Porsche and VW: What the Hell Happened?

Tyson Mangeldorf

Wendelin Would-be King

  1. Porsche chairman Wendelin Wiedeking and his deputy, money man, and chief strategist Holger Härter hatch a secret plan to take control of Volkswagen, which sells sixty times as many cars.
  2. Porsche begins buying up VW shares. The purchases are first revealed in mid-2005, when Porsche shocks the financial world with the announcement that it plans to acquire more than 20 percent of the VW Group and become the largest single shareholder.
  3. By mid-2006, Porsche's stake reaches 25 percent, and by March 2007 it's 30 percent. But "a complete takeover is not our intention," says Wiedeking. "Instead, we want to protect one of the world's biggest carmakers from corporate-raiding locusts."
  4. In October 2008, sitting on a fat, 42.6 percent block of VW shares (and with options to purchase another 31.5 percent), Wiedeking finally admits his intentions for Porsche SE Holding to take over 75 percent of VW shares during the course of 2009.
  5. As Porsche's buying pushes up VW's stock price, Porsche purchases options to buy more shares, and those options zoom in value as the stock price continues to climb. Profits from these financial manipulations soon exceed Porsche's profits from carmaking, an unprecedented event in German business history.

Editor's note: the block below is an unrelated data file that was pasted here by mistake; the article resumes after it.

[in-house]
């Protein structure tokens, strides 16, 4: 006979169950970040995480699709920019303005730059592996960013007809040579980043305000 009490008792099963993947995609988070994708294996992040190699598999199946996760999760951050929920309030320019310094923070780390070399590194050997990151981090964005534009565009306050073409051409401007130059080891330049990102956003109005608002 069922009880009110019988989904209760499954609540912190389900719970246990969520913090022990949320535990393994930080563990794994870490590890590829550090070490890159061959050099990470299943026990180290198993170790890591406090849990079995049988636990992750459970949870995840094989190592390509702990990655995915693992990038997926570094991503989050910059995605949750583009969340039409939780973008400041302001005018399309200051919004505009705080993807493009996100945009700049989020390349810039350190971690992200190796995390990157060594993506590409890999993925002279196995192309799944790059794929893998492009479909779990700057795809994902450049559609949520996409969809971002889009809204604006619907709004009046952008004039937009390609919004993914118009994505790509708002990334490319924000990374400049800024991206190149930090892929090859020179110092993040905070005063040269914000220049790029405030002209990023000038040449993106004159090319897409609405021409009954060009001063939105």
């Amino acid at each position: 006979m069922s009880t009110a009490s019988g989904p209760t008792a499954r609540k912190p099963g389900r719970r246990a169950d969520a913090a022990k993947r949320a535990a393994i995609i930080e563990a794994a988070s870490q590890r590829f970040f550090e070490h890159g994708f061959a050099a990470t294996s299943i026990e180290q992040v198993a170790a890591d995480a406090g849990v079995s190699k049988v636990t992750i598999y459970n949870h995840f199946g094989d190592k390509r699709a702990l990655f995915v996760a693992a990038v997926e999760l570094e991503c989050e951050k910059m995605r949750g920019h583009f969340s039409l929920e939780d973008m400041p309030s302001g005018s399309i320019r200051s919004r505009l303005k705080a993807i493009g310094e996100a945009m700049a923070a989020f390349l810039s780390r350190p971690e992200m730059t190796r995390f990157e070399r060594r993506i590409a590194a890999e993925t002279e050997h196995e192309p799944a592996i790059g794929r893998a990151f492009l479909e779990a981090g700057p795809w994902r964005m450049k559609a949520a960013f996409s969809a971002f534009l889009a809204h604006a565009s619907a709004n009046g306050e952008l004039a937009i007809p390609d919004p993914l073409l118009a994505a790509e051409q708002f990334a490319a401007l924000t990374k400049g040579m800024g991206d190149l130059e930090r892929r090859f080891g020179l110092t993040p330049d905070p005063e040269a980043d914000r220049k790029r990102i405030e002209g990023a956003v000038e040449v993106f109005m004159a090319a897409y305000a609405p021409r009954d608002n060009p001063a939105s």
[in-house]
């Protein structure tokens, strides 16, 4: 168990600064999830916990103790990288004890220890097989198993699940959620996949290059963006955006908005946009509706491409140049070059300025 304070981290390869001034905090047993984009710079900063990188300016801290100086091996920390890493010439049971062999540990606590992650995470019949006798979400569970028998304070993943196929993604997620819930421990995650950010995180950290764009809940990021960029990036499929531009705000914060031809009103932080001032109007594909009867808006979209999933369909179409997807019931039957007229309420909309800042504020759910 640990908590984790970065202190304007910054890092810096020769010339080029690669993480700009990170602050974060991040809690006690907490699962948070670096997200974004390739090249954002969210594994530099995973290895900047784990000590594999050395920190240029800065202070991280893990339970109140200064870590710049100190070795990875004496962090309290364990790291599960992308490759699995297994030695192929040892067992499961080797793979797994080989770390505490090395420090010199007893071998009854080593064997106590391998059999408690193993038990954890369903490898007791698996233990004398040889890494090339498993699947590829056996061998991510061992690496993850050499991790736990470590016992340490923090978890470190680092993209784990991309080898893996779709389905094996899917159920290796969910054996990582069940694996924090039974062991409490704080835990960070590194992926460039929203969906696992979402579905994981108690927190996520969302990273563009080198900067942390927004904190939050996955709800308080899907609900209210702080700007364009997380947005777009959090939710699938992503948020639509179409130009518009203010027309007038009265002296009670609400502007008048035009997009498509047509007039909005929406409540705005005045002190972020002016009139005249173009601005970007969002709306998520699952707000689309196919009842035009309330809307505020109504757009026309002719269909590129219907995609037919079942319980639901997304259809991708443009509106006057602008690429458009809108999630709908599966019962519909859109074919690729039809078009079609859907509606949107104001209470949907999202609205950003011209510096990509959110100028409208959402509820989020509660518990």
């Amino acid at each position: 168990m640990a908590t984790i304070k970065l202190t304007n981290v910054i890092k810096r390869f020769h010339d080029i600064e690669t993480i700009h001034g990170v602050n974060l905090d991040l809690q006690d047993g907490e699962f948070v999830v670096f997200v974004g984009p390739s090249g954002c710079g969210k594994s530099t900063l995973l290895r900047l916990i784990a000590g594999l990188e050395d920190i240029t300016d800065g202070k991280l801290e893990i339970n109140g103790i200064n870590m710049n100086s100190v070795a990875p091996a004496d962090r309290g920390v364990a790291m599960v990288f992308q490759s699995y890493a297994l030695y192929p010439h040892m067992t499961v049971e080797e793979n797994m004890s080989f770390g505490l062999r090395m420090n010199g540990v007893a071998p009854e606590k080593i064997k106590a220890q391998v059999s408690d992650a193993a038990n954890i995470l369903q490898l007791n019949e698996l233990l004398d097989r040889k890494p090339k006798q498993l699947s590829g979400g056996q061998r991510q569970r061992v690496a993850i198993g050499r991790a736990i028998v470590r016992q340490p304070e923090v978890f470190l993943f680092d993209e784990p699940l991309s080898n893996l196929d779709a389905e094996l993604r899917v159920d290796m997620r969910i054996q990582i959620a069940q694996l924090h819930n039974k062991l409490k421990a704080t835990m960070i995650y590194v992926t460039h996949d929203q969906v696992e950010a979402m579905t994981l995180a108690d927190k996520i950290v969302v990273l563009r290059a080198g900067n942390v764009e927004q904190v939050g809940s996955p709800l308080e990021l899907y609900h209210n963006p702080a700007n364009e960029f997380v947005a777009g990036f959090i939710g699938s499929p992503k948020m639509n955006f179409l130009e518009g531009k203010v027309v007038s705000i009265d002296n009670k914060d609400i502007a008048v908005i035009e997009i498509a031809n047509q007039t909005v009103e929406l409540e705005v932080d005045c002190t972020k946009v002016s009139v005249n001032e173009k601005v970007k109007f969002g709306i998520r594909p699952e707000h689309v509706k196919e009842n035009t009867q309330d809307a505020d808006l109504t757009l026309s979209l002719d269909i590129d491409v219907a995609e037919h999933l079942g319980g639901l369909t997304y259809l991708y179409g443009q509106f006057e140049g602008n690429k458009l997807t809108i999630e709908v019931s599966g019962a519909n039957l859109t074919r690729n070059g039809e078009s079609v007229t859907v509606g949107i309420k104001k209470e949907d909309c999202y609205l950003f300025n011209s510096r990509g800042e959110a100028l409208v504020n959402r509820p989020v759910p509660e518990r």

6. Reaching the 75 percent threshold would trigger the ominous "domination and profit transfer" contract, the true essence of the deal. At that point, Porsche would have the ability to clean out VW's coffers and receive an immediate €8 billion ($11.4 billion) cash back on its purchase.
  7. The worldwide financial system hits an iceberg in the fall of 2008, and the banks won't lend Wiedeking any more money to complete the acquisition. In fact, they begin to call in their loans - triggering a liquidity crisis at Porsche.
  8. In the spring, Wiedeking goes looking for an outside investor and finds one in the emir of Qatar. But VW's Ferdinand Piëch, together with Christian Wulff, the premiere of Lower Saxony (which has a 20 percent stake in VW), and German chancellor Angela Merkel advise cash-rich sheikhs to invest not with Porsche but instead divert their funds to Wolfsburg.
  9. Porsche essentially collapses into the arms of VW; the merger is to be completed in 2011. The Porsche and Piëch families, which control Porsche's voting shares, must kick in to help ease the €9 billion ($13 billion) debt burden that Porsche brings with it. The once-independent sports-car maker - which Wiedeking boasted was the world's most profitable auto company - will become the VW Group's tenth brand, on par with Audi and Bentley.
  10. On July 23, 2009, Wiedeking, Härter, and Porsche admit defeat. The CEO, who last year enjoyed an American-style payday of €80 million ($114 million), grabs another €50 million ($71 million) on his way out the door. Härter is booted as well; he grabs €12.5 million ($18 million). Michael Macht becomes Porsche's new chief executive.

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